Online business review site Yelp upsets many small-business owners for how it filters reviews—sometimes propelling the worst reviews to the top of a business’s Yelp page while hiding the most flattering ones.
Despite all the many criticisms of Yelp, there’s one reason small-business owners should be very thankful for its existence: It makes consumers more comfortable choosing small businesses over major brands.
Take McDonald’s. The fast-food chain has long relied on its iconic yellow arches—and the consistency of its hamburgers and Chicken McNuggets—to win the business of travelers who aren’t sure whether to trust the food at a local small restaurant in Anytown, USA. Any person can pull off the highway and feel rather assured of what they’ll get when they eat at a McDonald’s.
But thanks to the rise of Yelp, travelers are compelled to check online customer reviews and try out local small restaurants rather than Mickey D's. When someone sees that a local eatery has four or five stars on Yelp, they’re more likely to bypass McDonald’s and go there instead, according to Forbes columnist and economics professor Panos Mourdoukoutas.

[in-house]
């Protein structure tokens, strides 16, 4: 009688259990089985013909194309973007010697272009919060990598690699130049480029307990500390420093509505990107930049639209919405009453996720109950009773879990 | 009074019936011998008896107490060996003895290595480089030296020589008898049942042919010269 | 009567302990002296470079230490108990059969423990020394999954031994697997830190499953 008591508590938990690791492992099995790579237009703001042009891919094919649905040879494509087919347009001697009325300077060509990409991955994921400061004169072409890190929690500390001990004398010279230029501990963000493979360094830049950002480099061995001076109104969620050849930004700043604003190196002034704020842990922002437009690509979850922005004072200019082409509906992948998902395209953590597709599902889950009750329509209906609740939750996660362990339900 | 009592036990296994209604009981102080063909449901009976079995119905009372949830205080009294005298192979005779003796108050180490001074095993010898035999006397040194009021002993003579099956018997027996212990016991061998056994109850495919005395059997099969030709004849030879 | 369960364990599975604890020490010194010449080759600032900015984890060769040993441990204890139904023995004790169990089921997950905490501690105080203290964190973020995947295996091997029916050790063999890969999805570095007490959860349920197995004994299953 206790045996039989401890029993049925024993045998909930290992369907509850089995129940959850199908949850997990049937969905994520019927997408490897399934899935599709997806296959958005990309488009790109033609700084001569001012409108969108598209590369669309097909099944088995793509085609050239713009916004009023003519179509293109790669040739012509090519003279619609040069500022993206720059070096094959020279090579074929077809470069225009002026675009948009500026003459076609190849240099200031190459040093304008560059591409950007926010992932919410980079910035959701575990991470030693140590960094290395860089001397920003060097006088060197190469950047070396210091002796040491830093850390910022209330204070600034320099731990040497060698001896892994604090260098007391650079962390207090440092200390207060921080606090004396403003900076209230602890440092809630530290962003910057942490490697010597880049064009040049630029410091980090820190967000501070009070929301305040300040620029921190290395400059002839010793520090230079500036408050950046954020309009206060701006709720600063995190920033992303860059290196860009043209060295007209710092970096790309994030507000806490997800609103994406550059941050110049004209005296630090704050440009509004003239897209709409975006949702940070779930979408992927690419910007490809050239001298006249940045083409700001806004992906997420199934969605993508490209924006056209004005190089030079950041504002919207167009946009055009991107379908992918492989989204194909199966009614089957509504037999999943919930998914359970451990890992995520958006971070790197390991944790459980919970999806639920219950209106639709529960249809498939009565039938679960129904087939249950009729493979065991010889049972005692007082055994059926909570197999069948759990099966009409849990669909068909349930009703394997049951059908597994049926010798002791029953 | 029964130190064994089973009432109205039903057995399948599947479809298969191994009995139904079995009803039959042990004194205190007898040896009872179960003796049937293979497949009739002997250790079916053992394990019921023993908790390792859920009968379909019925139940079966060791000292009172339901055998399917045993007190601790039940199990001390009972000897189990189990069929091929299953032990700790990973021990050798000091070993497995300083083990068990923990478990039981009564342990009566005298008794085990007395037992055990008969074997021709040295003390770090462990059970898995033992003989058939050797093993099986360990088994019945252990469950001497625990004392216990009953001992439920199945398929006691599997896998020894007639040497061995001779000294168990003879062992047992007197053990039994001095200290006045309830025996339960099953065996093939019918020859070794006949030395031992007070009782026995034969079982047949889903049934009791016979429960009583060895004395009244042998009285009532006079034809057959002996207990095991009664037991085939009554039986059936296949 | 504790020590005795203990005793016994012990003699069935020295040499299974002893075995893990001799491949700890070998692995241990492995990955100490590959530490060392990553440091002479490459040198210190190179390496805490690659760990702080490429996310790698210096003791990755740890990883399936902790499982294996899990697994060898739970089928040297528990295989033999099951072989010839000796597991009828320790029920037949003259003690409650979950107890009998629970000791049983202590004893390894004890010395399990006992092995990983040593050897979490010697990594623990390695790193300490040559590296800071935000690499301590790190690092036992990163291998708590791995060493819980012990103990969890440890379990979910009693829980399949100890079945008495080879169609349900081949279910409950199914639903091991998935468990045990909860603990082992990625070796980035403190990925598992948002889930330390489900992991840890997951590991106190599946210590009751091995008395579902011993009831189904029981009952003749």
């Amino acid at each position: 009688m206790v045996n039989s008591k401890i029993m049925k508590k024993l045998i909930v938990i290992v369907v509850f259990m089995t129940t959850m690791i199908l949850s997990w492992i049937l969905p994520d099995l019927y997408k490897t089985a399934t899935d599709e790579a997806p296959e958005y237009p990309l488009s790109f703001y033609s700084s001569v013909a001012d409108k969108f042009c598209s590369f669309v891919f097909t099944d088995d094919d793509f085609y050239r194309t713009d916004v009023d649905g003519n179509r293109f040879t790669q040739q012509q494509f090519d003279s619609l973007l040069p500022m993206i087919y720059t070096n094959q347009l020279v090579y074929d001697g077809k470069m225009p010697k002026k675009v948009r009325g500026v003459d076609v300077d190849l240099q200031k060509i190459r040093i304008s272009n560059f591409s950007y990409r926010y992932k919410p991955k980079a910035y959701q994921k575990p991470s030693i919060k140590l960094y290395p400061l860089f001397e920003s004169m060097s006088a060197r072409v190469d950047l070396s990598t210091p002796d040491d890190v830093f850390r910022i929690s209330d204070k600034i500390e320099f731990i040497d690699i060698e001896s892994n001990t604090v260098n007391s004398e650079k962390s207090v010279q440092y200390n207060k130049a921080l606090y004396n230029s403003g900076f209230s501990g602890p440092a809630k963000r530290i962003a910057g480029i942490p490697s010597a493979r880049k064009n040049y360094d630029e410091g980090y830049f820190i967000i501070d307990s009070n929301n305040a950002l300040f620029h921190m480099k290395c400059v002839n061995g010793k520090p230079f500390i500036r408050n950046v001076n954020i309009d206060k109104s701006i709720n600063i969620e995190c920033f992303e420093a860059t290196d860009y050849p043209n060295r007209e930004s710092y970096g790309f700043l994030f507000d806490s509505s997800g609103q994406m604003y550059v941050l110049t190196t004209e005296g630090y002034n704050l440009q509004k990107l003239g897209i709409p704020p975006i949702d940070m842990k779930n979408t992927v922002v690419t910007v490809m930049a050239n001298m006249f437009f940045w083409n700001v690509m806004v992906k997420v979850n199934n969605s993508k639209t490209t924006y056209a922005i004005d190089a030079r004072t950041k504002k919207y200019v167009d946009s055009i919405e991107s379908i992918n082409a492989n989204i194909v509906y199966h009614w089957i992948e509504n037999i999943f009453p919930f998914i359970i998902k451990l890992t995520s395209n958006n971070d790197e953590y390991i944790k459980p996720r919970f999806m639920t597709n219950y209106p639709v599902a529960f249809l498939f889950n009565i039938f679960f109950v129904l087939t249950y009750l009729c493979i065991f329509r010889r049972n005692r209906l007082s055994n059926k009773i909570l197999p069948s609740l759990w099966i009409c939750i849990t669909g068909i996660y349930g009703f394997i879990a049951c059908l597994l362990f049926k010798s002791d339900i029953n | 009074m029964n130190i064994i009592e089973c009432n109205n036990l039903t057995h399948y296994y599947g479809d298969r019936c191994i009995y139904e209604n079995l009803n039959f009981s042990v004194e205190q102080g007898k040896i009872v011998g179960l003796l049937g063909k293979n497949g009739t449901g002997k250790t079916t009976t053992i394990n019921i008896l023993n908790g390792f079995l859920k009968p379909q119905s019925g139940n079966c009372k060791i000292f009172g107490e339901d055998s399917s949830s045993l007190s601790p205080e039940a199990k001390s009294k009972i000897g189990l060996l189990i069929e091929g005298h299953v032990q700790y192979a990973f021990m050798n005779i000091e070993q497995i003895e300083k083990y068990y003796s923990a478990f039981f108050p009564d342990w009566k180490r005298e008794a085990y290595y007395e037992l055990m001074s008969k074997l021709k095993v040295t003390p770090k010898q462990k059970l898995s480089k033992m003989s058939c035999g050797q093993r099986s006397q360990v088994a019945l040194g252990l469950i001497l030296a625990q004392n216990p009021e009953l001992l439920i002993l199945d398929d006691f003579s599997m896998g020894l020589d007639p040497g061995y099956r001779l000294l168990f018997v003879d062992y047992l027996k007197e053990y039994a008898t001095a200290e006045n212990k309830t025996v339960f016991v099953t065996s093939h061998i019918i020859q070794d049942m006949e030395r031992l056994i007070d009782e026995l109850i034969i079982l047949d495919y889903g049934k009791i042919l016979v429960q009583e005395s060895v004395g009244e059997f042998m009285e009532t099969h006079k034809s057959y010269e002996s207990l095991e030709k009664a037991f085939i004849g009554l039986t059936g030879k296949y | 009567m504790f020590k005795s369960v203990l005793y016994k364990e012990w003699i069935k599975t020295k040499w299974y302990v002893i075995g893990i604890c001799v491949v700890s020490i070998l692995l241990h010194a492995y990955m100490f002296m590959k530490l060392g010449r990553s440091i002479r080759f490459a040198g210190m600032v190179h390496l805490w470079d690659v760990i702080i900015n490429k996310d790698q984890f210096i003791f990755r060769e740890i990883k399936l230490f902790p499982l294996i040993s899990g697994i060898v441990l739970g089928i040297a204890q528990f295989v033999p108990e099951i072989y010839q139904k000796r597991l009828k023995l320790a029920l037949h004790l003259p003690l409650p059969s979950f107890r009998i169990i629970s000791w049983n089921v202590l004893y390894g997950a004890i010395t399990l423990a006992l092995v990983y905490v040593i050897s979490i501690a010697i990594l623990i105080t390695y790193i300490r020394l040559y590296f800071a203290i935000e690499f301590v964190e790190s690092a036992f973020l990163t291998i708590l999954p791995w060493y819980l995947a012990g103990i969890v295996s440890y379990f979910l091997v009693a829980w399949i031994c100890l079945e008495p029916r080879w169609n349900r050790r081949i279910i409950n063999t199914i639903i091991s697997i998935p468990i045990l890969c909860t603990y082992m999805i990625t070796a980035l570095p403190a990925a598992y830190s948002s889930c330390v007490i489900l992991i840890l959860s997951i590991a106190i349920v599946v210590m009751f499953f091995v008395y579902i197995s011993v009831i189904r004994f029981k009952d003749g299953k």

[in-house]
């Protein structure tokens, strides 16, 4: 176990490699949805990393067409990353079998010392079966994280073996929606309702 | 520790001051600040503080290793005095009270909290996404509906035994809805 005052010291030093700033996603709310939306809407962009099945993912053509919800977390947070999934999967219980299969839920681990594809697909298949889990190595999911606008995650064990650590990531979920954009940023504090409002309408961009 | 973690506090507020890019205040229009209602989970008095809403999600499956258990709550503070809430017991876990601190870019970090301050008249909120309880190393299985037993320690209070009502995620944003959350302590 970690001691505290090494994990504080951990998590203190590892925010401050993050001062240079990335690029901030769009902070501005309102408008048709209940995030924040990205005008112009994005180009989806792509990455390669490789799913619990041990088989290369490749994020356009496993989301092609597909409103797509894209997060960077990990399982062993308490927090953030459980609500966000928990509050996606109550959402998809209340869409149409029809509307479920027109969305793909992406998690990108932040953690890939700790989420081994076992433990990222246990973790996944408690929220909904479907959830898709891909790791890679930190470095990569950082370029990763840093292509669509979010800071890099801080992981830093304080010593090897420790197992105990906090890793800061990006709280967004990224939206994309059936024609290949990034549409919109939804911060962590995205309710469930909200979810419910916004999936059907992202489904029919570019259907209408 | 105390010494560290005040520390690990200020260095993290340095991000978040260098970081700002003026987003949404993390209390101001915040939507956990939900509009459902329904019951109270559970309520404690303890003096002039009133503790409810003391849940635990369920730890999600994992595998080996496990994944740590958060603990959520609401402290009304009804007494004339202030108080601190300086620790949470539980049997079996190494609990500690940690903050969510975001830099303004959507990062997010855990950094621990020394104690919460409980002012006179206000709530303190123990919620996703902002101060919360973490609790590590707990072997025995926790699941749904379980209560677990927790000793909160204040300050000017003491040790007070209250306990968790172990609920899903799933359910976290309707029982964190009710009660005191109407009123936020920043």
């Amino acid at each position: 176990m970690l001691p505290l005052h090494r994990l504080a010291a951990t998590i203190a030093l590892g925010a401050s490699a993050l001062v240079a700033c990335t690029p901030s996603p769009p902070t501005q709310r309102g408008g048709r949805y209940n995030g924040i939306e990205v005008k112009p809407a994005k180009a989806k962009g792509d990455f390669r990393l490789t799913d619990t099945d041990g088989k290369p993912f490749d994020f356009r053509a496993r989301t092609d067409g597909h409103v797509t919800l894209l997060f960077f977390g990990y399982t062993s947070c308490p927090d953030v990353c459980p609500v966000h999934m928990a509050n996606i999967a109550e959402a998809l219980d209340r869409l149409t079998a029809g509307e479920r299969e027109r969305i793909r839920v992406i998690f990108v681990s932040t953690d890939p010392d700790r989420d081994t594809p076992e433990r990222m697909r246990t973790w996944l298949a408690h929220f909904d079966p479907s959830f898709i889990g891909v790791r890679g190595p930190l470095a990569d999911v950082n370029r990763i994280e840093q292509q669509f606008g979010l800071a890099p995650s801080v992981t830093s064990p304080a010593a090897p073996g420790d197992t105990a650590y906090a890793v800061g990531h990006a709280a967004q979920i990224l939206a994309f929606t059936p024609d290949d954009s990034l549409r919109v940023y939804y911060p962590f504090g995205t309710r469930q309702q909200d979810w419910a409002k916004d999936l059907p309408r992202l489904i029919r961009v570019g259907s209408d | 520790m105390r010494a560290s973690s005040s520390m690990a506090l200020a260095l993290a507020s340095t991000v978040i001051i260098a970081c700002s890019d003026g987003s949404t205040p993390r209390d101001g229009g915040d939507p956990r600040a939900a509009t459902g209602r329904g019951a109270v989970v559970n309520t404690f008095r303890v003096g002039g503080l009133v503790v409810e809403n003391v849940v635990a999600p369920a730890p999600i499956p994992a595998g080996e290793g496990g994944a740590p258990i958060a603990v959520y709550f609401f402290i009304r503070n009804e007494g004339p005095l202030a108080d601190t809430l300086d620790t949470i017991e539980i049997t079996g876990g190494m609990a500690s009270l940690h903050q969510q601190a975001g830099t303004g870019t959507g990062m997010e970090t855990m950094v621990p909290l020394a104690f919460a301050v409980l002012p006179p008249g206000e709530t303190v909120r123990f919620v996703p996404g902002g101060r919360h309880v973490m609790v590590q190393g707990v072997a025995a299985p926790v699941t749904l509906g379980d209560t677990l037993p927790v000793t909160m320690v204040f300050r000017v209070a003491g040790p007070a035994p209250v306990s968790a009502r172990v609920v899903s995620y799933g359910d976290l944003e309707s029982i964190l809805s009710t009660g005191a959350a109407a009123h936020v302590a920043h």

Research confirms this. In their recent book Absolute Value: What Really Influences Customers in the Age of (Nearly) Perfect Information, authors Itamar Simonson and Emanuel Rosen look at research by Harvard business professor Michael Luca of the revenues of Seattle restaurants between 2003 (pre-Yelp) and 2009 (post Yelp’s introduction), which found that a one-star increase in Yelp rating raised a restaurant’s revenues by 5 to 9 percent. Luca also found that consumers gravitated away from large chains like McDonald’s and Applebee's as Yelp usage grew in Seattle. “I find that there is a shift in revenue share toward independent restaurants and away from chains as Yelp penetrates a market,” Luca wrote.
While much of the research has been limited to restaurants, there’s good reason to believe Yelp—and Angie’s List, Google Local reviews and all the other online customer review sites—can boost consumer confidence in small companies.
“In the past, ‘having a good idea of what to expect’ was one of the important advantages over small restaurants,” Simonson and Rosen wrote in their book, according to Mourdoukoutas. “You always know what to expect at Subway or McDonald’s. But when you know what to expect at small restaurants through Yelp or Zagat, brand names are becoming relatively less important.”
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